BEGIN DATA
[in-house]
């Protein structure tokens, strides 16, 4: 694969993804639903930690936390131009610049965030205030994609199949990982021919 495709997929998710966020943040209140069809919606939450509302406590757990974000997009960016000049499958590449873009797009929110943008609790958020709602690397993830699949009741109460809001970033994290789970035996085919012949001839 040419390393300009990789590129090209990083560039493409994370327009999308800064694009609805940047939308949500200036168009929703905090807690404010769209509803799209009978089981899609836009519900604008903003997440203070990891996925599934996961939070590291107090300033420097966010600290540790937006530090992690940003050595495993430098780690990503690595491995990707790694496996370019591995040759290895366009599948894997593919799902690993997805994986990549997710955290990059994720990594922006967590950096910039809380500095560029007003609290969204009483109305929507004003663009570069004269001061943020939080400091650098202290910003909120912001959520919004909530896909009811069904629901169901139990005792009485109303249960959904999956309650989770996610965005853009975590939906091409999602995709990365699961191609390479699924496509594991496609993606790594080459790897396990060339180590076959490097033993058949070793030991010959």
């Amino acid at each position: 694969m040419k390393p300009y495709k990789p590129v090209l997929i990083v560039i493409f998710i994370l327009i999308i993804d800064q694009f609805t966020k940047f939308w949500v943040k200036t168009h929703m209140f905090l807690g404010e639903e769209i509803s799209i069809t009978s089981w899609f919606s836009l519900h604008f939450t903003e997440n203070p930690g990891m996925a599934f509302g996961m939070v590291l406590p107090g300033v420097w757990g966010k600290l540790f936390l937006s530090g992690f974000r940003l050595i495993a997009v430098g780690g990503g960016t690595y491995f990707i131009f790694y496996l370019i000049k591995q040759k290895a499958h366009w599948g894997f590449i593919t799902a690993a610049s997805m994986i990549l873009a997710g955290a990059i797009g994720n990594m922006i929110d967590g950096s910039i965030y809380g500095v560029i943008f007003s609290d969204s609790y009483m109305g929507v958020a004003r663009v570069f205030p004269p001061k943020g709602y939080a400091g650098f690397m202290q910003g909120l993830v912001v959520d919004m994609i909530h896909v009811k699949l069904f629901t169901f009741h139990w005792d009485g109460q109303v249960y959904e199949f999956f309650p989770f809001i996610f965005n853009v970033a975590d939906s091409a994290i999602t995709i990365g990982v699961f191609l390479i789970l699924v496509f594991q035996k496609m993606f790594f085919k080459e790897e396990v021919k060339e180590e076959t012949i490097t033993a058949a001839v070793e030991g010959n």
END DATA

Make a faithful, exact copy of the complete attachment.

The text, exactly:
[in-house]
């Protein structure tokens, strides 16, 4: 694969993804639903930690936390131009610049965030205030994609199949990982021919 495709997929998710966020943040209140069809919606939450509302406590757990974000997009960016000049499958590449873009797009929110943008609790958020709602690397993830699949009741109460809001970033994290789970035996085919012949001839 040419390393300009990789590129090209990083560039493409994370327009999308800064694009609805940047939308949500200036168009929703905090807690404010769209509803799209009978089981899609836009519900604008903003997440203070990891996925599934996961939070590291107090300033420097966010600290540790937006530090992690940003050595495993430098780690990503690595491995990707790694496996370019591995040759290895366009599948894997593919799902690993997805994986990549997710955290990059994720990594922006967590950096910039809380500095560029007003609290969204009483109305929507004003663009570069004269001061943020939080400091650098202290910003909120912001959520919004909530896909009811069904629901169901139990005792009485109303249960959904999956309650989770996610965005853009975590939906091409999602995709990365699961191609390479699924496509594991496609993606790594080459790897396990060339180590076959490097033993058949070793030991010959």
């Amino acid at each position: 694969m040419k390393p300009y495709k990789p590129v090209l997929i990083v560039i493409f998710i994370l327009i999308i993804d800064q694009f609805t966020k940047f939308w949500v943040k200036t168009h929703m209140f905090l807690g404010e639903e769209i509803s799209i069809t009978s089981w899609f919606s836009l519900h604008f939450t903003e997440n203070p930690g990891m996925a599934f509302g996961m939070v590291l406590p107090g300033v420097w757990g966010k600290l540790f936390l937006s530090g992690f974000r940003l050595i495993a997009v430098g780690g990503g960016t690595y491995f990707i131009f790694y496996l370019i000049k591995q040759k290895a499958h366009w599948g894997f590449i593919t799902a690993a610049s997805m994986i990549l873009a997710g955290a990059i797009g994720n990594m922006i929110d967590g950096s910039i965030y809380g500095v560029i943008f007003s609290d969204s609790y009483m109305g929507v958020a004003r663009v570069f205030p004269p001061k943020g709602y939080a400091g650098f690397m202290q910003g909120l993830v912001v959520d919004m994609i909530h896909v009811k699949l069904f629901t169901f009741h139990w005792d009485g109460q109303v249960y959904e199949f999956f309650p989770f809001i996610f965005n853009v970033a975590d939906s091409a994290i999602t995709i990365g990982v699961f191609l390479i789970l699924v496509f594991q035996k496609m993606f790594f085919k080459e790897e396990v021919k060339e180590e076959t012949i490097t033993a058949a001839v070793e030991g010959n």